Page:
E-newsletter | July 1, 2021
The 4th of July
Kingdom of God 

O God, you have taught us to keep all your commandments by loving you and our neighbor: Grant us the grace of your Holy Spirit, that we may be devoted to you with our whole heart, and united to one another with pure affection; through Jesus Christ our Lord, who lives and reigns with you and the Holy Spirit, one God, for ever and ever. Amen.

The above is the Collect for this coming Sunday. And, in addition to Sunday being the 6th Sunday in Pentecost in our liturgical calendar, it is also the 4th of July. July 4th is the seminal moment in this country’s collective consciousness that forms us into a nation.  

This weekend forms the nexus of a great dilemma for faith communities as many will want to hear patriotic music from the choir and sung in the congregation. The dilemma lies in the fact that the Church is meant to be a foretaste of the Kingdom of God; the place in which the false and vituperative human divisions of nation, race, creed, color, and national origin have all been overcome and our primary identity is that of Children of God.

Having said that, we are also citizens of the country in which we live. I believe that as someone who grew up in a military family and who has lived all over the world, I am a very patriotic person. I also deeply believe in exercising my rights as a citizen, especially my right to vote. And further, I know that my understanding of the Gospel, as well as the commandment to love my neighbor, has a deep influence on how I exercise that vote.

At St. Paul’s we will not be listening to national-patriotic music this Sunday, we will be singing and hearing music that sings exclusively of the love and glory of God. But, I think that this is a great opportunity to ponder the tensions of being Children of God as well as Citizens of this nation. 

As people of faith, our lives are meant to be deep reflections of Christ’s love for the least the lost and the lame, but we do so as we live in a world that values power and self-interest above all else. St. Augustine best described this in his classic The City of God in which he uses the analogy of living in two cities, the human city and the city of God.  

The glorious city of God is a place “governed by hospitality where we are meant to live in love and peace in the light of God.” We know this is not always a true reflection of the world that we all occupy and so the human city “is, therefore, at war with itself.”

If we look at citizenship as a faith practice, as a way of being in the world that is God shaped and reflects that deep love of neighbor, we see that we cannot escape wrestling with tough places of faith. Places where our call to follow Jesus run head on into the political and social issues of our present day and world; issues creating deep division and suffering antithetical to the Gospel life.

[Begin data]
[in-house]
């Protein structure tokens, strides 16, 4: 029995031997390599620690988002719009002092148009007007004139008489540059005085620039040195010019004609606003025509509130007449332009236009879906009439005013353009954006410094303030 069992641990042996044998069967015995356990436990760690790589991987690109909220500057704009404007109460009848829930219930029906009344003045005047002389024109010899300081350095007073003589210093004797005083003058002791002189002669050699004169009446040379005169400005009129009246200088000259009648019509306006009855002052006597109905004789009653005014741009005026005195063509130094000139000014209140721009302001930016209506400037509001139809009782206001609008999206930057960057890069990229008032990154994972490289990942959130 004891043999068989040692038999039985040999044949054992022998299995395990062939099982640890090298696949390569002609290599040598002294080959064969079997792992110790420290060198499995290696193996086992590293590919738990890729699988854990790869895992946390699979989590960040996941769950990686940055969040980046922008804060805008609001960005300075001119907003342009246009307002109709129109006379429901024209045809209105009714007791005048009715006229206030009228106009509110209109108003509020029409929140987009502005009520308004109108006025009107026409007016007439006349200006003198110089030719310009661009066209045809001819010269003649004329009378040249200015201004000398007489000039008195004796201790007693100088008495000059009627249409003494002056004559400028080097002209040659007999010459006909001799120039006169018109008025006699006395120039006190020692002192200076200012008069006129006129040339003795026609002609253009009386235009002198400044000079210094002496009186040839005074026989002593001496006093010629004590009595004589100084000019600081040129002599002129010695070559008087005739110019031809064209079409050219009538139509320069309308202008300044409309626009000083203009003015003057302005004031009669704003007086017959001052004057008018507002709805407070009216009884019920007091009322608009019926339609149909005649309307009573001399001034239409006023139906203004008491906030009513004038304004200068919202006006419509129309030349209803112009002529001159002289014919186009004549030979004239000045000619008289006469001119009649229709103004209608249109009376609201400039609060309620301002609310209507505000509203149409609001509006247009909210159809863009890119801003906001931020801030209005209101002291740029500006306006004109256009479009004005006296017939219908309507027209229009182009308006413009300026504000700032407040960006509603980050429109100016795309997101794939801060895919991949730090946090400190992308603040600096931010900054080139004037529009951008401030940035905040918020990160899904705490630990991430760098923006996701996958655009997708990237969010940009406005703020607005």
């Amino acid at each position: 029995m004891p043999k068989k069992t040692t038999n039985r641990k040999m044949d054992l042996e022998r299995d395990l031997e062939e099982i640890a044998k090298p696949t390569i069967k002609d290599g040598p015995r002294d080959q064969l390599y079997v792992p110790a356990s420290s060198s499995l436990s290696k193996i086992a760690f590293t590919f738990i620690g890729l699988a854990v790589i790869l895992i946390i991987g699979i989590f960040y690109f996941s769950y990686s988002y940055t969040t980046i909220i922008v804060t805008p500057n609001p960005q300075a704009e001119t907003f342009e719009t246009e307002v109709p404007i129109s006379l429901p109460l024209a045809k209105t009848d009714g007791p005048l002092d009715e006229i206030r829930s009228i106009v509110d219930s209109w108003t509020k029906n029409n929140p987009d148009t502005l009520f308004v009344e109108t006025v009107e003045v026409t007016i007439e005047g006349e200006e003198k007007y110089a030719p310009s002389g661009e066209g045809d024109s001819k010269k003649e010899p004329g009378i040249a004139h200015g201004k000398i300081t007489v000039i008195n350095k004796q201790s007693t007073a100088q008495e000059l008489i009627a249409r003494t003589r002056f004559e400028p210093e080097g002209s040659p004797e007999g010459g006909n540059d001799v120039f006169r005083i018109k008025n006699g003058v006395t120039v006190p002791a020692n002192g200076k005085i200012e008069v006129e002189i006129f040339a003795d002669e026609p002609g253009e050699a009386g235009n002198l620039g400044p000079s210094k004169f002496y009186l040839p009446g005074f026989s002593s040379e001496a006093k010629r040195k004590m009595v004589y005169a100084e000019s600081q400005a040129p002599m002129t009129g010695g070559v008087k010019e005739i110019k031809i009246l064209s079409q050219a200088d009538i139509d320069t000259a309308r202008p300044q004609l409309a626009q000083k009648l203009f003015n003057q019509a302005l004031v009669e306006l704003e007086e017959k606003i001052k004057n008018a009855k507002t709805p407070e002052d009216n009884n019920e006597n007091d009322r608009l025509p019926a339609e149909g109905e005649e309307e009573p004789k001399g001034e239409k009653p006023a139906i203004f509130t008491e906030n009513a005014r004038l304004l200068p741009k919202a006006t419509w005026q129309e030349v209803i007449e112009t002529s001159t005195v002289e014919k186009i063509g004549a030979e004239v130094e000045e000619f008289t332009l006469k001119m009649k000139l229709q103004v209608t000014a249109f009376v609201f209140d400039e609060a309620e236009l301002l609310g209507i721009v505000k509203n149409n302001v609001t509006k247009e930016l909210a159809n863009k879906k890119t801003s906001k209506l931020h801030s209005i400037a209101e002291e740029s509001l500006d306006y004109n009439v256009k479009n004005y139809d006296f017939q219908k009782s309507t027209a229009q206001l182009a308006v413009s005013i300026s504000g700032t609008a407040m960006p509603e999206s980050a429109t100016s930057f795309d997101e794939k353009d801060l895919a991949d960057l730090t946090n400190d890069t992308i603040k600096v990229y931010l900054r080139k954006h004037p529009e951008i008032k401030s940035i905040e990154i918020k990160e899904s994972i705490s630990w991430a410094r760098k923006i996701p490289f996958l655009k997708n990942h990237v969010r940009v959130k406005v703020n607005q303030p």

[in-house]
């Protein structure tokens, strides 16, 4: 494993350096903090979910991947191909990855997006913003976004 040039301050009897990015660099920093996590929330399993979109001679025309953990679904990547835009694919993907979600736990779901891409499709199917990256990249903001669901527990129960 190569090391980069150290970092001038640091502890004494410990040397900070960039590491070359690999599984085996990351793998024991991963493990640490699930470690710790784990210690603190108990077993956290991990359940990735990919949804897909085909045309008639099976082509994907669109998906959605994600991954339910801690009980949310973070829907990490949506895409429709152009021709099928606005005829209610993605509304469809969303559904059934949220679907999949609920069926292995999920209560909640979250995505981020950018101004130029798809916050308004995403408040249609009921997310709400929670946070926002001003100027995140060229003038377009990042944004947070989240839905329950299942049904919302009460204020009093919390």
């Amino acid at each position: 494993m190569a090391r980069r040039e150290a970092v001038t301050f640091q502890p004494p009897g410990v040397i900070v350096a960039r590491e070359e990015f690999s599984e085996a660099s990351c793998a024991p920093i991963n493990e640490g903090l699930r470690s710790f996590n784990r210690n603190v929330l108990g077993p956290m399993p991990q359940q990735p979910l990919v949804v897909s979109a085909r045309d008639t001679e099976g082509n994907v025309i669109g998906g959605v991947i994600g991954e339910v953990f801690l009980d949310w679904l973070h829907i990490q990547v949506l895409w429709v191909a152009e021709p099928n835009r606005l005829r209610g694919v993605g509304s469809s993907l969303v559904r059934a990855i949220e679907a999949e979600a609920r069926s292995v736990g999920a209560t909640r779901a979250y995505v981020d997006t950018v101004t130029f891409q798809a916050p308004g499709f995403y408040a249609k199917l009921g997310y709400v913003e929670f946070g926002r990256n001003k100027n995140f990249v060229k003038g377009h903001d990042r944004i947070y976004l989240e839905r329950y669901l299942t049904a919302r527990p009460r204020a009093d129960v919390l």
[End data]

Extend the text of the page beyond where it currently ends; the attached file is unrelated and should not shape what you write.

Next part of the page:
I remember my Christian Ethics professor talking about how the question of citizenship is broad and diverse. Asking, “What are the responsibilities of citizenship, of not only paying taxes, but keeping informed, voting, speaking up, making political contributions…And where is the state so fallen and corrupted that Christians are called to prophetic witness and living as a faithful counter-society, even to the point of martyrdom?”
I am reminded of this every time we celebrate the life of the Rev. Dr. Martin Luther King Jr. as a Christian martyr in our Lesser Feasts and Fasts calendar. His life and faith were a perfect example of how our faith can transform how we understand our citizenship.  
His understanding of making the Kingdom come on earth transformed our society and is still paving the way of freedom for a whole race that we have systematically and politically oppressed for centuries. We can make no mistake, this was a Christian movement unleashed in opposition to worldly principalities and power. Dr. King’s deep and continuing insistence on peaceful, non-violent protest was born deep in the heart of his discipleship to Jesus and came to its fruition when the President finally signed into the law of the land that this injustice would be no more.  
Singing patriotic songs in church won’t change the life of even one person for the better. 
But taking the values of the Kingdom of God out of our church doors every Sunday, as we work hard to love our neighbor, changes everything for the better. 
This is how citizenship the Kingdom of God and our nation meet to create uniting moments; how justice and mercy come on earth as it is in heaven. Our history is full of these moments, but they are usually brief and fleeting; it seems to be a fatal flaw in the human condition that we are always in need of the power to dominate others and claim only for ourselves what God wishes for all people.